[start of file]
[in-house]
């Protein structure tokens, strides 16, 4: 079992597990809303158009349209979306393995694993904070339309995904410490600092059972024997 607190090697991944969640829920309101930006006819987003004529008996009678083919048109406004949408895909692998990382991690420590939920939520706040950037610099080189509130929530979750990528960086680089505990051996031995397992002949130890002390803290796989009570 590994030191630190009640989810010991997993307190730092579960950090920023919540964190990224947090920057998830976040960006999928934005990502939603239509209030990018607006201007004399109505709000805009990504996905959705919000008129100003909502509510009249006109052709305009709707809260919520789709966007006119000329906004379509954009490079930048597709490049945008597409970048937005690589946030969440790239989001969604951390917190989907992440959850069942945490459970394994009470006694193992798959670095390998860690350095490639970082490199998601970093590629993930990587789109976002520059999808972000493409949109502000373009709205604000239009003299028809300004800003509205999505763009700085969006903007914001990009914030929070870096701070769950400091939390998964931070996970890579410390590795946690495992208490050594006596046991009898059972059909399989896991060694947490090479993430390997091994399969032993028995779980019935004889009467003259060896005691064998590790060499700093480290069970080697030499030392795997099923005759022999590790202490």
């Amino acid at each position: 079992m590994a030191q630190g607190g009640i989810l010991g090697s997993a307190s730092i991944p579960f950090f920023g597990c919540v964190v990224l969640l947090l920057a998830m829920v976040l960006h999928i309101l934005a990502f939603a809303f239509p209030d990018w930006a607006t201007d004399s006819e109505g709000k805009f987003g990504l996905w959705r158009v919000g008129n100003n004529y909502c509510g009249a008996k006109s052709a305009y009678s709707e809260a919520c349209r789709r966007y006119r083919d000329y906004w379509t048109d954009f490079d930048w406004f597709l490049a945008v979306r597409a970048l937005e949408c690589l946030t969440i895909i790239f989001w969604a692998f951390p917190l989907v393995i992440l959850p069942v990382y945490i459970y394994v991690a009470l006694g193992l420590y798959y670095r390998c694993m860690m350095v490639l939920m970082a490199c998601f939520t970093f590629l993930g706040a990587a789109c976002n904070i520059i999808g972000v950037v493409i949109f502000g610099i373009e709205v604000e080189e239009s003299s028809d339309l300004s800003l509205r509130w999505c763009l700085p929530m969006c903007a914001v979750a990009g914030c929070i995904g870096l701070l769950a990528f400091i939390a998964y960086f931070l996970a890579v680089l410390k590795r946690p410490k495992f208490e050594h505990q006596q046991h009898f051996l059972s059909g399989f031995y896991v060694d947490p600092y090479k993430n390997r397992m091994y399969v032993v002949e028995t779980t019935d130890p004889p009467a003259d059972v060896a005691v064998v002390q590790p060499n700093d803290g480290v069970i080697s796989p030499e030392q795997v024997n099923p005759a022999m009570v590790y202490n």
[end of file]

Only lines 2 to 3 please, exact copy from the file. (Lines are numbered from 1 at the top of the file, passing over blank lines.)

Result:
């Protein structure tokens, strides 16, 4: 079992597990809303158009349209979306393995694993904070339309995904410490600092059972024997 607190090697991944969640829920309101930006006819987003004529008996009678083919048109406004949408895909692998990382991690420590939920939520706040950037610099080189509130929530979750990528960086680089505990051996031995397992002949130890002390803290796989009570 590994030191630190009640989810010991997993307190730092579960950090920023919540964190990224947090920057998830976040960006999928934005990502939603239509209030990018607006201007004399109505709000805009990504996905959705919000008129100003909502509510009249006109052709305009709707809260919520789709966007006119000329906004379509954009490079930048597709490049945008597409970048937005690589946030969440790239989001969604951390917190989907992440959850069942945490459970394994009470006694193992798959670095390998860690350095490639970082490199998601970093590629993930990587789109976002520059999808972000493409949109502000373009709205604000239009003299028809300004800003509205999505763009700085969006903007914001990009914030929070870096701070769950400091939390998964931070996970890579410390590795946690495992208490050594006596046991009898059972059909399989896991060694947490090479993430390997091994399969032993028995779980019935004889009467003259060896005691064998590790060499700093480290069970080697030499030392795997099923005759022999590790202490």
């Amino acid at each position: 079992m590994a030191q630190g607190g009640i989810l010991g090697s997993a307190s730092i991944p579960f950090f920023g597990c919540v964190v990224l969640l947090l920057a998830m829920v976040l960006h999928i309101l934005a990502f939603a809303f239509p209030d990018w930006a607006t201007d004399s006819e109505g709000k805009f987003g990504l996905w959705r158009v919000g008129n100003n004529y909502c509510g009249a008996k006109s052709a305009y009678s709707e809260a919520c349209r789709r966007y006119r083919d000329y906004w379509t048109d954009f490079d930048w406004f597709l490049a945008v979306r597409a970048l937005e949408c690589l946030t969440i895909i790239f989001w969604a692998f951390p917190l989907v393995i992440l959850p069942v990382y945490i459970y394994v991690a009470l006694g193992l420590y798959y670095r390998c694993m860690m350095v490639l939920m970082a490199c998601f939520t970093f590629l993930g706040a990587a789109c976002n904070i520059i999808g972000v950037v493409i949109f502000g610099i373009e709205v604000e080189e239009s003299s028809d339309l300004s800003l509205r509130w999505c763009l700085p929530m969006c903007a914001v979750a990009g914030c929070i995904g870096l701070l769950a990528f400091i939390a998964y960086f931070l996970a890579v680089l410390k590795r946690p410490k495992f208490e050594h505990q006596q046991h009898f051996l059972s059909g399989f031995y896991v060694d947490p600092y090479k993430n390997r397992m091994y399969v032993v002949e028995t779980t019935d130890p004889p009467a003259d059972v060896a005691v064998v002390q590790p060499n700093d803290g480290v069970i080697s796989p030499e030392q795997v024997n099923p005759a022999m009570v590790y202490n």